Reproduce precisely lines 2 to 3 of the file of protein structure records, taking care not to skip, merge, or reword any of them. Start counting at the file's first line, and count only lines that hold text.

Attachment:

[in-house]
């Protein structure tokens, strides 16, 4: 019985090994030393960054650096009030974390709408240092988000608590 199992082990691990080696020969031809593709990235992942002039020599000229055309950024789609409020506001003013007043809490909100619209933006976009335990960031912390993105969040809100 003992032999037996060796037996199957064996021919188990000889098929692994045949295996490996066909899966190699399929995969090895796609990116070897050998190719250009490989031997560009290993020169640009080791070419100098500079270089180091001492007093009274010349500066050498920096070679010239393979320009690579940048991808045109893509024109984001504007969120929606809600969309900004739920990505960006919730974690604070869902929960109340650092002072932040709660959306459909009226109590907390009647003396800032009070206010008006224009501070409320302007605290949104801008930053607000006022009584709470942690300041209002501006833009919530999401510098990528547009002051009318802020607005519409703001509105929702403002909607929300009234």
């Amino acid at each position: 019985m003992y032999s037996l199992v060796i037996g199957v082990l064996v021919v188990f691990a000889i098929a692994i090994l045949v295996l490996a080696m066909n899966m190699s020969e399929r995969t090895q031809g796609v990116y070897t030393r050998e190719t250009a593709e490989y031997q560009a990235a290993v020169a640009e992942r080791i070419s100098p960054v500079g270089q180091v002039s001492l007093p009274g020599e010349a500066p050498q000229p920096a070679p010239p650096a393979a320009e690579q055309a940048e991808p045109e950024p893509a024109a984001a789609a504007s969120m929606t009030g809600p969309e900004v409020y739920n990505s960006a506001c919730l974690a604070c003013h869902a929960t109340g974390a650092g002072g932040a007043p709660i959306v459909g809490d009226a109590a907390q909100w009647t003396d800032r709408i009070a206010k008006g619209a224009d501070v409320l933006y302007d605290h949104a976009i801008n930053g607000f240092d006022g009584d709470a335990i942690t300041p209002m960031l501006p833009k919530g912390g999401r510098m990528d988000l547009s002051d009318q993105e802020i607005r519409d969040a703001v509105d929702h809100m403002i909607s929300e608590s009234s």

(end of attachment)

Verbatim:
């Protein structure tokens, strides 16, 4: 019985090994030393960054650096009030974390709408240092988000608590 199992082990691990080696020969031809593709990235992942002039020599000229055309950024789609409020506001003013007043809490909100619209933006976009335990960031912390993105969040809100 003992032999037996060796037996199957064996021919188990000889098929692994045949295996490996066909899966190699399929995969090895796609990116070897050998190719250009490989031997560009290993020169640009080791070419100098500079270089180091001492007093009274010349500066050498920096070679010239393979320009690579940048991808045109893509024109984001504007969120929606809600969309900004739920990505960006919730974690604070869902929960109340650092002072932040709660959306459909009226109590907390009647003396800032009070206010008006224009501070409320302007605290949104801008930053607000006022009584709470942690300041209002501006833009919530999401510098990528547009002051009318802020607005519409703001509105929702403002909607929300009234």
């Amino acid at each position: 019985m003992y032999s037996l199992v060796i037996g199957v082990l064996v021919v188990f691990a000889i098929a692994i090994l045949v295996l490996a080696m066909n899966m190699s020969e399929r995969t090895q031809g796609v990116y070897t030393r050998e190719t250009a593709e490989y031997q560009a990235a290993v020169a640009e992942r080791i070419s100098p960054v500079g270089q180091v002039s001492l007093p009274g020599e010349a500066p050498q000229p920096a070679p010239p650096a393979a320009e690579q055309a940048e991808p045109e950024p893509a024109a984001a789609a504007s969120m929606t009030g809600p969309e900004v409020y739920n990505s960006a506001c919730l974690a604070c003013h869902a929960t109340g974390a650092g002072g932040a007043p709660i959306v459909g809490d009226a109590a907390q909100w009647t003396d800032r709408i009070a206010k008006g619209a224009d501070v409320l933006y302007d605290h949104a976009i801008n930053g607000f240092d006022g009584d709470a335990i942690t300041p209002m960031l501006p833009k919530g912390g999401r510098m990528d988000l547009s002051d009318q993105e802020i607005r519409d969040a703001v509105d929702h809100m403002i909607s929300e608590s009234s």